[Show abstract][Hide abstract] ABSTRACT: Most enterovirus (EV) 71 infections manifest as mild cases of hand-foot-mouth disease (HFMD)/herpangina with seasonal variations, having peak incidence during the summer. Meanwhile, EV 71 may involve the central nervous system (CNS), causing severe neurologic disease. In many cases, enteroviral encephalomyelitis involves the central midbrain, posterior portion of the medulla oblongata and pons, bilateral dentate nuclei of the cerebellum, and the ventral roots of the cervical spinal cord, and the lesions show hyperintensity on T2-weighted and fluid-attenuation inversion recovery (FLAIR) images. Our goal was to review usual and unusual magnetic resonance (MR) findings in CNS involvement of enteroviral infection.
Among consecutive patients who had HFMD and clinically suspected encephalitis or myelitis and who underwent brain or spinal MR imaging, five patients revealed abnormal MR findings. Diffusion-weighted and conventional MR and follow-up MR images were obtained. From cerebrospinal fluid, stool, or nasopharyngeal swabs, EV 71 was confirmed in all patients.
MR imaging studies of two patients showed hyperintensity in the posterior portion of the brainstem on T2-weighted and FLAIR images, which is the well-known MR finding of EV 71 encephalitis. The remaining three cases revealed unusual manifestations: leptomeningeal enhancement, abnormal enhancement along the ventral roots at the conus medullaris level without brain involvement, and hyperintensity in the left hippocampus on T2/FLAIR images.
EV 71 encephalomyelitis shows relatively characteristic MR findings; therefore, imaging can be helpful in radiologic diagnosis. However, physicians should also be aware of unusual radiologic manifestations of EV 71.
[Show abstract][Hide abstract] ABSTRACT: To evaluate the effectiveness of zonisamide (ZNS) as monotherapy in children with newly diagnosed epilepsy.
This randomized, multicenter trial included a 2-4-week titration and a 24-week maintenance phase after randomization to low-(3-4 mg/kg/day) or high-(6-8 mg/kg/day) dose groups as target maintenance dosages. The primary outcome measure was the seizure-free rate over 6 months, while a secondary measure was the change in cognition and behavior from screening to the end of the maintenance phase.
Out of 125 patients enrolled, 90 (49 low-dose and 41 high-dose) completed the study. Forty-one patients (63.1%) in the low-dose group and 34(57.6%) in the high-dose group achieved 6 months' freedom from seizures (p=0.66). After treatment, the picture arrangement subtest improved in the low-dose group (p=0.047) while the vocabulary subtest worsened in the high-dose group (p=0.020). Comparing between the two groups, the vocabulary subtest in the high-dose group was significantly worse than that in the low-dose group (p=0.002). Social competence, somatic complaints, depression/anxiety and delinquent and aggressive behavior in the low-dose group were significantly improved (p<0.05). Moreover, total social competence, somatic complaints, delinquent behavior, externalizing, and total behavior problems were significantly more improved in the low-dose group than the high-dose group (p<0.05).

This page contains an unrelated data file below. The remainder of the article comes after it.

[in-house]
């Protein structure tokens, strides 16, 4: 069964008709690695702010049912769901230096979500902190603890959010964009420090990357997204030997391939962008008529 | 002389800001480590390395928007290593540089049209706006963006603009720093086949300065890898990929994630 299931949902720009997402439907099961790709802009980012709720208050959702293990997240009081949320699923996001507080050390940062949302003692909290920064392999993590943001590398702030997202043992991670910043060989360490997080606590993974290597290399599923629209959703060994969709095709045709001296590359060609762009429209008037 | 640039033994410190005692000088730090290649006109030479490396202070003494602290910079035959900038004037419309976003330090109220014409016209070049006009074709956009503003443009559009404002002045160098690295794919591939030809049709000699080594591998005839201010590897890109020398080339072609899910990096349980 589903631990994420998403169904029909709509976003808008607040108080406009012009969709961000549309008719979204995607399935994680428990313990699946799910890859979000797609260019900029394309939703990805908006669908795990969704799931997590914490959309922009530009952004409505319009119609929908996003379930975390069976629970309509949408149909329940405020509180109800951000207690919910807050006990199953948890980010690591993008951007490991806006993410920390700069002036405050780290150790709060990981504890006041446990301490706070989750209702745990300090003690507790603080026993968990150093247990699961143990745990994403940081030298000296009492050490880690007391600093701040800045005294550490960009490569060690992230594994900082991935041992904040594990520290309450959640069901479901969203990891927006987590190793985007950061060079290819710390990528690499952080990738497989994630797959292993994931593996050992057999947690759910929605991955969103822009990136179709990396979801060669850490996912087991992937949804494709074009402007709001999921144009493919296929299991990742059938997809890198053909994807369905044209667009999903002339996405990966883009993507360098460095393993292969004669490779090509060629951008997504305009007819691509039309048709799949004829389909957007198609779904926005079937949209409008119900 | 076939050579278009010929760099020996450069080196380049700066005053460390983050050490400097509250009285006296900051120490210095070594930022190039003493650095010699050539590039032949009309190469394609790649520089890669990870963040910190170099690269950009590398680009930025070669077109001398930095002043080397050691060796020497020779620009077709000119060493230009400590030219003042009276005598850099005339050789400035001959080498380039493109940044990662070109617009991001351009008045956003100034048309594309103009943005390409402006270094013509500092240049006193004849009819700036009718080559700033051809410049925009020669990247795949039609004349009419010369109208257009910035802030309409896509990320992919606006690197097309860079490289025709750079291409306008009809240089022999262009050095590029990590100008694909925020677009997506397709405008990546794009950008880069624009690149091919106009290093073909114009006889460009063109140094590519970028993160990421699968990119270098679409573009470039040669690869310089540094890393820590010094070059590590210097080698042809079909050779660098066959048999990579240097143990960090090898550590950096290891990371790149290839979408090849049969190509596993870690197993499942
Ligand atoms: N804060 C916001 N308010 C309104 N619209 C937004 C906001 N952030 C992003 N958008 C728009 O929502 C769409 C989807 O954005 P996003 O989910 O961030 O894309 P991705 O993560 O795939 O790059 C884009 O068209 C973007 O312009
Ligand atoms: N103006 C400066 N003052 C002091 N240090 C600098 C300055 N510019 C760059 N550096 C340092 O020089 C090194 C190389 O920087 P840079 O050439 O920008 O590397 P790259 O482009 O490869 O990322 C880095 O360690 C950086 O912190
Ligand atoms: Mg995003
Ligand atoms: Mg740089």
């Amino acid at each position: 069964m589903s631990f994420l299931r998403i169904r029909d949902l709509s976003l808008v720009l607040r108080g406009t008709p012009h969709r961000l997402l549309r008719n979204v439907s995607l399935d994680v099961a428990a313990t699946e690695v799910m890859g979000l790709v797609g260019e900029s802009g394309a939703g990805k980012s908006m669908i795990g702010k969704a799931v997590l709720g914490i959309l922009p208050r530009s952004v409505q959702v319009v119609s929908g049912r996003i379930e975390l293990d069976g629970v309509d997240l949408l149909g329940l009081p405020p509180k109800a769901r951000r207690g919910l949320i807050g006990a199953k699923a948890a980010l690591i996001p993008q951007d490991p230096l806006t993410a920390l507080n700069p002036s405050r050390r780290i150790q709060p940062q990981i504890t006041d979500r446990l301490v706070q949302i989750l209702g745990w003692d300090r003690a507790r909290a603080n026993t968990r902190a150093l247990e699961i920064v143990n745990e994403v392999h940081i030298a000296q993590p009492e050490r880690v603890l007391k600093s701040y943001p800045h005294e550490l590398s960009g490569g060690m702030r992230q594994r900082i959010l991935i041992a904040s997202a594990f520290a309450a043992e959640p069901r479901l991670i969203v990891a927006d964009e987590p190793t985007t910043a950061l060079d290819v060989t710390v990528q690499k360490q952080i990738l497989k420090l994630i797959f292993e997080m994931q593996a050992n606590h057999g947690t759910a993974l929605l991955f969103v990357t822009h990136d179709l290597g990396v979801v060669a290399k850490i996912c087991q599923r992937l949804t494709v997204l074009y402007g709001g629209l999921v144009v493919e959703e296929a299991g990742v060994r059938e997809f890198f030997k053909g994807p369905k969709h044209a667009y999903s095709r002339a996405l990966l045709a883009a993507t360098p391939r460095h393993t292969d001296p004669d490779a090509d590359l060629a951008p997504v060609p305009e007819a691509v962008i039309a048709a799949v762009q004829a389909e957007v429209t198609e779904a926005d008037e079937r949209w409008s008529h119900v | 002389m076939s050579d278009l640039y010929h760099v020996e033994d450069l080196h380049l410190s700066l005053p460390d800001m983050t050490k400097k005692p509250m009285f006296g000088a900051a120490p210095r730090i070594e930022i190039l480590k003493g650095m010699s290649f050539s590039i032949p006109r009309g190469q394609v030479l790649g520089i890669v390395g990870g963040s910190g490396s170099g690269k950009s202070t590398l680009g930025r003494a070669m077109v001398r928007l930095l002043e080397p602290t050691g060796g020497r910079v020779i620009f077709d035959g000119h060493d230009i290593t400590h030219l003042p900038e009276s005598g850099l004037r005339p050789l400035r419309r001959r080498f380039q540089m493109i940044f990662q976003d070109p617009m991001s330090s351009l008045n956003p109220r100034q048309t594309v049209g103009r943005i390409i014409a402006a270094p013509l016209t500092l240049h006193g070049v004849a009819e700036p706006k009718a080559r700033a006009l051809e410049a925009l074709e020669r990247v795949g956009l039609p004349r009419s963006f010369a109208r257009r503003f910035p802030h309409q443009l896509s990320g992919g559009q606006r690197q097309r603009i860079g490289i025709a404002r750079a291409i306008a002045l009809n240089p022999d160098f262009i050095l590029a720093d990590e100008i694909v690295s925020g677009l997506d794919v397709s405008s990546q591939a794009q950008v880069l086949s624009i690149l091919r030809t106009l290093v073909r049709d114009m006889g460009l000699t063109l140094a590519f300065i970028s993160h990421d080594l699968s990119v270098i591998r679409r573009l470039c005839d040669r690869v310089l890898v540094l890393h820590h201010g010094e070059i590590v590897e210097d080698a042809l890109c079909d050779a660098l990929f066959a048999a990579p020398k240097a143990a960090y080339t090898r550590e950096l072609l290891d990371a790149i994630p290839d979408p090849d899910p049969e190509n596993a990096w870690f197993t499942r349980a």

ZNS is an effective monotherapy for newly diagnosed childhood epilepsy. Lower doses of ZNS have a similar efficacy and more beneficial neurocognitive effects compared to higher doses. When prescribing higher doses of ZNS, one must be aware of the possible manifestation of problems associated with language development, such as those affecting vocabulary acquisition.
[Show abstract][Hide abstract] ABSTRACT: To evaluate the role of neuroimaging and to estimate the prevalence of significant and treatable intracranial lesions in children and adolescents with recurrent headaches.
Neuroimaging studies are commonly performed in children and adolescent patients with headache because of increasing demands by parents and physicians, although objective data and studies to support this widespread practice are minimal.
We retrospectively reviewed the medical records of all 1562 (male 724, female 838) new patients presenting with recurrent headaches to 9 Pediatric Neurology Clinics of tertiary Hospitals. Data regarding age of onset, duration of symptoms before presentation, frequency, duration of each episode, intensity, location and quality of headache, associated neurologic symptoms and a comprehensive neurological examination were obtained for each patient. The International Classification of Headache Disorders, second edition, was used to classify headache types.
Neuroimaging procedures were performed in 77.1% of the patients. Overall, 9.3% (112/1204) of the patients had abnormal findings from neuroimaging. The highest yield was in patients with an abnormal neurological examination wherein abnormal findings on neuroimaging were seen in 50.0% (9/18) of patients (P < .001). The yield was low when imaging was carried out in view of changes in the type of headache (12.9% [26/201]), neurologic dysfunction (10.8% [9/83]), recent onset of severe headaches (7.0% [12/171]), and demands of parent and physicians (10.1% [21/208]). Eleven patients underwent surgery based on neuroimaging results. There was no significant relation between abnormality on neuroimaging and age, sex, headache type, age of onset of headache, duration of symptoms before presentation, duration, frequency, location and intensity of headache (P > .05).
Neuroimaging procedures in children and adolescents with headaches, although not always required, are very commonly performed. We suggest that more strict guidelines for rational use of neuroimaging are needed for pediatric headache patients.
Headache The Journal of Head and Face Pain 03/2011; 51(3):403-8. DOI:10.1111/j.1526-4610.2011.01845.x · 2.71 Impact Factor